The Allies developed Identification Friend or Foe (IFF) equipment for their aircraft as the war progressed. This gave a distinctive signal on radar that identified the aircraft as friendly. Early systems were simply a passive dipole antenna that enhanced the aircraft reflection, but active systems were in use by the end of the war that send a coded signal when triggered by friendly radar. These helped significantly in reducing friendly fire incidents. The Japanese Navy and Army could not agree on a common system for IFF, rendering Japanese IFF all but useless.

Submarines were at risk whenever they operated in areas patrolled by their own ships and aircraft. Seawolf was sunk by U.S. destroyer escort Richard M. Rowell when she wandered out of her safe lane and her frantic efforts to send a recognition signal by sonar were misunderstood. It worked the other way, too: Salvage ship Extractor was sunk by Guardfish when a message ordering her out of the submarine's operational area was too garbled to decipher. Submarine sinking a friendly ship might have been a truly serious risk had submarines actually operated with the fleet as envisioned in prewar tactical doctrine.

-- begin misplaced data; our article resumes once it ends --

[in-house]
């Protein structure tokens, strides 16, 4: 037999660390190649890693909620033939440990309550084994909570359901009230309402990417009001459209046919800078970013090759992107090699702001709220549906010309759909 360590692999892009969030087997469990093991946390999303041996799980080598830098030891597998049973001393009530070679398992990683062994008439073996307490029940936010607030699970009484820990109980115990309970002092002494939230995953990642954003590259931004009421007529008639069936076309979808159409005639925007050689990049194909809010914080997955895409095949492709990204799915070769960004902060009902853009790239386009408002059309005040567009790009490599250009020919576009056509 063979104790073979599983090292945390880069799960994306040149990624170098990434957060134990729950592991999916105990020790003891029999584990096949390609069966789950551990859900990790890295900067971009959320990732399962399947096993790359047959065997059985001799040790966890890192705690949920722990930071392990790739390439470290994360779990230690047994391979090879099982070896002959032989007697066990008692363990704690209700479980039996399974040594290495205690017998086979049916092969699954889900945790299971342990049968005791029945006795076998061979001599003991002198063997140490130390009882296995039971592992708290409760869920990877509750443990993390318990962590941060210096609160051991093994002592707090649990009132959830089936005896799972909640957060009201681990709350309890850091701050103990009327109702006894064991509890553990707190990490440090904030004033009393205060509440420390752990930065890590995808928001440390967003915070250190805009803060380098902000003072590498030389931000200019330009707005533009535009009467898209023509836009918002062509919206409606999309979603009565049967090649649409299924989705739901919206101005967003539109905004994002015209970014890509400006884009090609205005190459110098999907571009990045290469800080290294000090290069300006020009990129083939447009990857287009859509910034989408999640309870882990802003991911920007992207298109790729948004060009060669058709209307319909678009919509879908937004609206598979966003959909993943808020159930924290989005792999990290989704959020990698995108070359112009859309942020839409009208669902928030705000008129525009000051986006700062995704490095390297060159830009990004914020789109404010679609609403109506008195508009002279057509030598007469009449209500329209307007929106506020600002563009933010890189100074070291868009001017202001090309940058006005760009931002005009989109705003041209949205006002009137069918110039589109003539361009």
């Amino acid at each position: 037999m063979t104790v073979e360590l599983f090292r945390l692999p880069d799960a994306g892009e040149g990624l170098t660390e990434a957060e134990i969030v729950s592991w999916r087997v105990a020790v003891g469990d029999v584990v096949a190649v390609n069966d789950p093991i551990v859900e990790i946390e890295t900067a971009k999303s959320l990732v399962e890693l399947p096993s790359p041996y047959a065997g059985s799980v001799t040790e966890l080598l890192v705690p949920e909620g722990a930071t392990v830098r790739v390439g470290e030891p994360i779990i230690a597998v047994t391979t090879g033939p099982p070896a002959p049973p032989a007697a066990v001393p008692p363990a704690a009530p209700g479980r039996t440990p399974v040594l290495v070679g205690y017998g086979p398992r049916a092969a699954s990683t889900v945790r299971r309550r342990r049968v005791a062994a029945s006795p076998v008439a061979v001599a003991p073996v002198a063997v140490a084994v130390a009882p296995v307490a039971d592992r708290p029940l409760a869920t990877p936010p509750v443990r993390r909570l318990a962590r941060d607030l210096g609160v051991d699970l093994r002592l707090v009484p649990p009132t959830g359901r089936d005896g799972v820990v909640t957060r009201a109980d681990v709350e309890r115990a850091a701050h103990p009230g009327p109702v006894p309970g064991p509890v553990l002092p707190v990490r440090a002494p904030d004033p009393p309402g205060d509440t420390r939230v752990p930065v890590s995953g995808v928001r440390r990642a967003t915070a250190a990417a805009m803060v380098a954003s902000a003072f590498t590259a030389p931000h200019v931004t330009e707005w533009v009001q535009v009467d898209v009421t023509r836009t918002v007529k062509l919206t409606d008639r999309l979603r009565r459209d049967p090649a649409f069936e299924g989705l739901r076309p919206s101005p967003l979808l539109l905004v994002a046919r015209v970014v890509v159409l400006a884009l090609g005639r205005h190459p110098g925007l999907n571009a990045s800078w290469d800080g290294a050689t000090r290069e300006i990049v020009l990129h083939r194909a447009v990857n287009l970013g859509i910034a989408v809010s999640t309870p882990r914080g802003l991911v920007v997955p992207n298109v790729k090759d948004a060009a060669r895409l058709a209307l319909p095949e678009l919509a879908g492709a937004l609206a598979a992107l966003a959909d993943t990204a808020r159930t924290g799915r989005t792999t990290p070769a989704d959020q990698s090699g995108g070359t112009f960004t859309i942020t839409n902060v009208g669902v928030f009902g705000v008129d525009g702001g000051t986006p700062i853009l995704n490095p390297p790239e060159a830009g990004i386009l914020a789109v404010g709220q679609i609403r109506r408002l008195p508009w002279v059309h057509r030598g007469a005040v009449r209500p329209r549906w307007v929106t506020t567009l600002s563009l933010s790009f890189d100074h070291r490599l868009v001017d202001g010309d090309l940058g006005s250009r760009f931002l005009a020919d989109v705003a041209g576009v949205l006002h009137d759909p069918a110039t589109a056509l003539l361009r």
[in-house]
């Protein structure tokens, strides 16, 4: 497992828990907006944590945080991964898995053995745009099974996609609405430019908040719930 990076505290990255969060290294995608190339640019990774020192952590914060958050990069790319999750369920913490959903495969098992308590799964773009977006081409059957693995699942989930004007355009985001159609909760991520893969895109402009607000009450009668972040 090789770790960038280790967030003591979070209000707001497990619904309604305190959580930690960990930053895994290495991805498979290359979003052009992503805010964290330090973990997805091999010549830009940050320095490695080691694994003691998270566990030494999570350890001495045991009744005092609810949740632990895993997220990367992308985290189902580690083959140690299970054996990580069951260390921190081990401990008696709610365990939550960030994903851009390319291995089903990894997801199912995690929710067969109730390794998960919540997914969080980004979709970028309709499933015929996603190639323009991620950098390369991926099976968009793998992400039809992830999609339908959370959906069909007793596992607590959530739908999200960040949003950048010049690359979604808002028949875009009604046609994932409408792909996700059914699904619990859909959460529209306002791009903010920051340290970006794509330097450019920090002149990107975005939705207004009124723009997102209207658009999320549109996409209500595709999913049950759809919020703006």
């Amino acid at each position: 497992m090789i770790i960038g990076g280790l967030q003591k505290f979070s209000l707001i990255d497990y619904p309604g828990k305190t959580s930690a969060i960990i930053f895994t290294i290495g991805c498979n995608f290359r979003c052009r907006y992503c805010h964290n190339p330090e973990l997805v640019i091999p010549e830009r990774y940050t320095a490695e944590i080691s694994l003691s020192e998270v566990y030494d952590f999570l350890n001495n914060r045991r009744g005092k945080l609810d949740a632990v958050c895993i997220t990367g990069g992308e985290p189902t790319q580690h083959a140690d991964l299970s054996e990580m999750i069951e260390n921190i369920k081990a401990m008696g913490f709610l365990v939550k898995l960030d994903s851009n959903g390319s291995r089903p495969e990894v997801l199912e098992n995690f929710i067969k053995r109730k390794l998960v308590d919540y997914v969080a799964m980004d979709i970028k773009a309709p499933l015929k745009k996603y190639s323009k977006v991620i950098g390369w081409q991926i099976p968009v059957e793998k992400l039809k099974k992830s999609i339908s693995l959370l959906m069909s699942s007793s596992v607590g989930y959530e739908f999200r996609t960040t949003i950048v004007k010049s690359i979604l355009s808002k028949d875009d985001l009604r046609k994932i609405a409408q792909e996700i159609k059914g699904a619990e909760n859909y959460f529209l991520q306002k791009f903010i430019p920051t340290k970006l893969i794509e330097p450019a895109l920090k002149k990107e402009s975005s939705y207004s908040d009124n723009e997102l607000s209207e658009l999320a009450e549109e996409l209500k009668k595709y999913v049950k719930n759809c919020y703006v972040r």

Avoiding friendly fire was largely a matter of training. Lax fire discipline among green troops was evident in the New Georgia campaign and accounted for 12 percent of all casualties. Sadly, a disproportionate share of these were fatal, since most friendly-fire casualties were inflicted at close range with rifles or machine guns, which are particularly lethal. Bergerud quotes one infantryman: